“Paul wants to be a deacon”

And he became one.  From Staten Island, the story of one deacon’s journey to ordination:

When Paul J. Kosinski‘s third-grade teacher, Sister Perpetua, discussed the Catholic church’s seven sacraments, he predicted, “I’ll receive them all” — unlikely, since mutually exclusive marriage and the priesthood are among them.

But 47 years later, Paul has achieved his goal, as a long-time husband and recently ordained deacon of the church.

A mortgage development officer at Sovereign Bank/Santander, Kosinski and his wife, Eilean have been active in St. Mary’s Parish, Rosebank, since 1980. Paul was president of both the parish council and PTA.

Beginning in 1992, their pastor, the Rev. Victor Bubendorf (“Father Vic”) would annually ask Kosinski if he’d ever consider becoming a deacon. Not feeling qualified or worthy, Kosinski would respectfully decline.

But after deacons from St. Charles parish helped Father Vic celebrate mass, when the pastor was recovering from broken hips, Kosinski acknowledged to his wife “it would be nice” to assist the pastor as the deacons were.

Then, in what he considers Holy Spirit-inspired, his wife announced to Father Vic, “Paul wants to be a deacon.”

With the pastor’s recommendation, Kosinski applied to the program, undergoing a 400-page questionnaire psychological evaluation, and completing a 62-page application, covering such matters as his parish leadership roles and affirming he was not ineligible via any canon law violation such as espousing abortion.

The Kosinskis were interviewed to determine if she was completely supportive of his goal, lest the ministry or marriage fail, due to the time demands. Her support was “essential,” Kosinski said.

He was accepted first as an “inquirer,” and reported for 10 weekly conferences at St. Joseph’s Seminary in Dunwoodie, Yonkers, a 75-mile round trip he made with two fellow Islanders.

Then, he was admitted to the four-year Formation program, involving intensive study and service. Over 30 weeks, two nights a week, deaconate candidates take 24 classes a year, plus engage in constant reading assignments, research papers, exams, weekend conferences, and an annual retreat.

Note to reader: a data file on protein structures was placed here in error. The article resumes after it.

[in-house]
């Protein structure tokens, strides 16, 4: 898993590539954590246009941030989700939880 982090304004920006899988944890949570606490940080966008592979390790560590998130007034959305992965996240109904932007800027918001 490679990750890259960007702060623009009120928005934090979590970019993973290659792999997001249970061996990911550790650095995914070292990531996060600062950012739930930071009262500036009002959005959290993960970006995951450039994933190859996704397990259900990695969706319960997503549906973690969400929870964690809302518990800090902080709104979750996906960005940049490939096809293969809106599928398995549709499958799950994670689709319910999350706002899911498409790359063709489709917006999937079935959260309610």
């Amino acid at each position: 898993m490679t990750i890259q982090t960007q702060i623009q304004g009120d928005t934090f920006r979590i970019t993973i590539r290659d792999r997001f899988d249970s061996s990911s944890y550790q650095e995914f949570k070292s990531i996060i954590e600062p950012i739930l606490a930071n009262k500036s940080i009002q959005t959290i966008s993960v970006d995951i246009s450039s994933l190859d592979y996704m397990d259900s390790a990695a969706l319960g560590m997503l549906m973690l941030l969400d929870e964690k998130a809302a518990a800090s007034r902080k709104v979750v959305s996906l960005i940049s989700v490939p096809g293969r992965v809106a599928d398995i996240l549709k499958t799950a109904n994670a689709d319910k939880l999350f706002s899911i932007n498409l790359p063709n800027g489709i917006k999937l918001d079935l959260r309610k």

“And you’re always under scrutiny assessments to identify personality traits that may conflict with your eventual mission,” said Kosinski.

After he criticized an instructor in front of others, he was told he was “rigid and reactive,” and could be expelled if he didn’t demonstrate a willingness to change.

At home, when he mentioned the characterization, his daughter Amy laughed, “Those guys are really smart; it took me 10 years to understand that. They know it already.”

Kosinski recalls, “Never aware I had those traits, I realized there was a real need to change.”

He credits the Holy Spirit for Amy being present and making her comment. “That moment was crucial — and wonderful,” he said.

At Formation, he crafted what he called “the perfect” apology, saying he realized he was at fault for voicing disagreement in front of others.

After six months, the scrutiny he received from this incident shifted from this incident to three classmates, who’d complained that one teacher was “killing” them with too much work.

Kosinski considers the scrutiny a good thing, as preparation for the scrutiny from many quarters he’d endure once ordained.